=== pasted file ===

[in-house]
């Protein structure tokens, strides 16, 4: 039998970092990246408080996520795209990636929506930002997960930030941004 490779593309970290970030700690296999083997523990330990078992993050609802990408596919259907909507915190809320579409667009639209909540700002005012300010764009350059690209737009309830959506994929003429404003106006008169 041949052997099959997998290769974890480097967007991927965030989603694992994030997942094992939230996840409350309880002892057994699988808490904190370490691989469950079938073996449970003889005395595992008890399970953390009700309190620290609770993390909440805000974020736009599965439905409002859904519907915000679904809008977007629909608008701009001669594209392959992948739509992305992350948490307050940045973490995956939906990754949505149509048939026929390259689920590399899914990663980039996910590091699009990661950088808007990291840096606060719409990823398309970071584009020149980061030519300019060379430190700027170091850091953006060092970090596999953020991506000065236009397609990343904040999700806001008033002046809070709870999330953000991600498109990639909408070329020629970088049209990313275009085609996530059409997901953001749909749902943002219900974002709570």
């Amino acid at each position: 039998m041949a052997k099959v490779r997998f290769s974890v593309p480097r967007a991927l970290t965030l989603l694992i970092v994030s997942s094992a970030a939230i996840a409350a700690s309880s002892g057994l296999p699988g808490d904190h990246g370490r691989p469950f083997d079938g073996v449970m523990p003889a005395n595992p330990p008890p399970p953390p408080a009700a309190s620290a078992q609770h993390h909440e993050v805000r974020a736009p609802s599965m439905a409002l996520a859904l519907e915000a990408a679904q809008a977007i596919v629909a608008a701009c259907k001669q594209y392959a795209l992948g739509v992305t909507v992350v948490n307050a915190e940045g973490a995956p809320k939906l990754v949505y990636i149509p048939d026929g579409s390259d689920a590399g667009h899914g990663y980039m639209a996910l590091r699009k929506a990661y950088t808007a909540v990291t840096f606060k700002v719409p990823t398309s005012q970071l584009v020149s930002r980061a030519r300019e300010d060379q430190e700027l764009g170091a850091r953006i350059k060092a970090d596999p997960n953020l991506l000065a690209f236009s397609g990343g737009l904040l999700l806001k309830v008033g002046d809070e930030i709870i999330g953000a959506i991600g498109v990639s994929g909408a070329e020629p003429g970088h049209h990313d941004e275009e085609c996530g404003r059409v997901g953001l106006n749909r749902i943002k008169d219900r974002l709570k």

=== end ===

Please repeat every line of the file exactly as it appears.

[in-house]
């Protein structure tokens, strides 16, 4: 039998970092990246408080996520795209990636929506930002997960930030941004 490779593309970290970030700690296999083997523990330990078992993050609802990408596919259907909507915190809320579409667009639209909540700002005012300010764009350059690209737009309830959506994929003429404003106006008169 041949052997099959997998290769974890480097967007991927965030989603694992994030997942094992939230996840409350309880002892057994699988808490904190370490691989469950079938073996449970003889005395595992008890399970953390009700309190620290609770993390909440805000974020736009599965439905409002859904519907915000679904809008977007629909608008701009001669594209392959992948739509992305992350948490307050940045973490995956939906990754949505149509048939026929390259689920590399899914990663980039996910590091699009990661950088808007990291840096606060719409990823398309970071584009020149980061030519300019060379430190700027170091850091953006060092970090596999953020991506000065236009397609990343904040999700806001008033002046809070709870999330953000991600498109990639909408070329020629970088049209990313275009085609996530059409997901953001749909749902943002219900974002709570």
């Amino acid at each position: 039998m041949a052997k099959v490779r997998f290769s974890v593309p480097r967007a991927l970290t965030l989603l694992i970092v994030s997942s094992a970030a939230i996840a409350a700690s309880s002892g057994l296999p699988g808490d904190h990246g370490r691989p469950f083997d079938g073996v449970m523990p003889a005395n595992p330990p008890p399970p953390p408080a009700a309190s620290a078992q609770h993390h909440e993050v805000r974020a736009p609802s599965m439905a409002l996520a859904l519907e915000a990408a679904q809008a977007i596919v629909a608008a701009c259907k001669q594209y392959a795209l992948g739509v992305t909507v992350v948490n307050a915190e940045g973490a995956p809320k939906l990754v949505y990636i149509p048939d026929g579409s390259d689920a590399g667009h899914g990663y980039m639209a996910l590091r699009k929506a990661y950088t808007a909540v990291t840096f606060k700002v719409p990823t398309s005012q970071l584009v020149s930002r980061a030519r300019e300010d060379q430190e700027l764009g170091a850091r953006i350059k060092a970090d596999p997960n953020l991506l000065a690209f236009s397609g990343g737009l904040l999700l806001k309830v008033g002046d809070e930030i709870i999330g953000a959506i991600g498109v990639s994929g909408a070329e020629p003429g970088h049209h990313d941004e275009e085609c996530g404003r059409v997901g953001l106006n749909r749902i943002k008169d219900r974002l709570k």